Beast Mtawarira relished the chance to mentor younger players in the USA and hopes to fulfil a similar role in South Africa in future. JON CARDINELLI reports.
Until recently, Mtawarira was part of the set-up at Old Glory in Washington DC. The World Cup winner – who finished his groundbreaking Springbok career on the highest possible note in Japan last November – returned home a couple of weeks ago.
‘I was just happy to get back to my family, man,’ Mtawarira said in reference to the travel restrictions that have been enforced since the Covid-19 outbreak. ‘I managed to get back to South Africa a few days before the lockdown. I was relieved.’
The loosehead prop told SARugbymag.co.za how his move to the USA first came about. A schoolmate from Zimbabwe put him in touch with the owners of Old Glory last year. At the time, he was focused on preparing for the Rugby Championship and World Cup.
Mtawarira eventually decided to accept the offer to end his professional career in the MLR.
‘Some players chase the big pay cheque at an overseas club after finishing their international careers. I had other reasons for accepting the chance to work with Old Glory in the MLR,’ the 34-year-old told this website.
‘I wanted to do something meaningful, and I saw the move to Old Glory as a chance to mentor younger players and help a semi-professional sport in the USA gain more recognition. I’d travelled to the States many times before with my wife, and I couldn’t wait to go back.
‘I saw what David Beckham had done for soccer in America during the latter stages of his career. I was hoping to do the same for rugby. I wanted to leave a legacy. Unfortunately, my stay over there was cut short due to the coronavirus.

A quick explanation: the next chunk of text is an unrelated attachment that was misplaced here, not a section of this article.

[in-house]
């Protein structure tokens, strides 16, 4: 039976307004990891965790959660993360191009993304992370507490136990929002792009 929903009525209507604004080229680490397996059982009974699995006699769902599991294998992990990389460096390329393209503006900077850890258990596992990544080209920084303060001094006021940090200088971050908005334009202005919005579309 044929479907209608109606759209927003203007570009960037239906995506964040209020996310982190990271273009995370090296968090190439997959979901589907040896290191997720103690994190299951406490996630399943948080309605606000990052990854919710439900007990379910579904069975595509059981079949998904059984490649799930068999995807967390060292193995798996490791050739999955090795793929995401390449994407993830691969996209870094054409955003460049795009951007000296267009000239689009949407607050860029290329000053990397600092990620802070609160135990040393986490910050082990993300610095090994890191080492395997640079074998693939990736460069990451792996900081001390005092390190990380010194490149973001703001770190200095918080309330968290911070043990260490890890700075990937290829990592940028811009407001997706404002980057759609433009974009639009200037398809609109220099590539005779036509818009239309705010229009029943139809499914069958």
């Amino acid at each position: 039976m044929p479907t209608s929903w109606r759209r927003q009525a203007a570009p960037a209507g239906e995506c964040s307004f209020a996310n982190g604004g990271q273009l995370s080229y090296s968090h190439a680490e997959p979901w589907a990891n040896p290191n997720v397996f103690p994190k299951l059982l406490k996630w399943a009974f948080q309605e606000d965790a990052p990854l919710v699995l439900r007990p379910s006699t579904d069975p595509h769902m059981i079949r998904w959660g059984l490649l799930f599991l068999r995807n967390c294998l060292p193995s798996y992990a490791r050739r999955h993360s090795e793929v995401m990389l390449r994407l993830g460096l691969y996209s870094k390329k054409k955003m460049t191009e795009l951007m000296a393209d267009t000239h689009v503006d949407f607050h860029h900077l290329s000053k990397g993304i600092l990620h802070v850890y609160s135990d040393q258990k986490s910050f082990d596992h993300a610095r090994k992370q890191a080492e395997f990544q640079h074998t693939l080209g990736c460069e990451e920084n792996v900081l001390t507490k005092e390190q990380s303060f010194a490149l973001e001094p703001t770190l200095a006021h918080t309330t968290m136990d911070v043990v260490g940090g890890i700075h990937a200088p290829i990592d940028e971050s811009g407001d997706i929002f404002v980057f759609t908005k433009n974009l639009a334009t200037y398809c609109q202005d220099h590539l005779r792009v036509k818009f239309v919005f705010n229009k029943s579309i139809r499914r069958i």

‘I don’t know if I will go back to the States,’ he added, ‘The MLR season has been scrapped and I was only contracted for one year. They want me to come back next year, but I don’t know if I have another season in me.’
The USA’s loss may be South Africa’s gain. The vastly experienced prop is passionate about his adopted country and developing the players of tomorrow.
‘I’d love to work with younger players on this side,’ he said. ‘I see it as my duty as a retired player. I’d love to impart what I’ve learned and help young players who want to play in the front row.’
Like many rugby fanatics, Mtawarira has spent a lot of his spare time in lockdown watching old matches. The 2019 World Cup, of course, is a favourite.
The result aside, Mtawarira and his teammates delivered one of the great scrummaging performances against a more-fancied England pack.
‘That was my life’s work,’ he said. ‘It all came together in that final, I could not have asked for a better end to my career. All the hard work I’d put into my game over the years … it was all worth it. I knew the minute that game ended that it was my last.
‘I watched that final on TV recently. It got me emotional to see the guys playing and then celebrating on stage afterwards. We were such a tight unit.
‘Most people won’t understand what we went through. Players like myself were there with the Boks during the worst years [2016 and 2017], when the results and performances were poor. There were things going on behind the scenes that nobody will ever know about.
‘Then Rassie Erasmus came back and we started to build a new team. It was tough, but we became stronger together.
‘When I watched that final again all the emotions came flooding back. Even my wife was crying. She knows what we’ve been through over the past few years and how special that moment was for us in Japan.’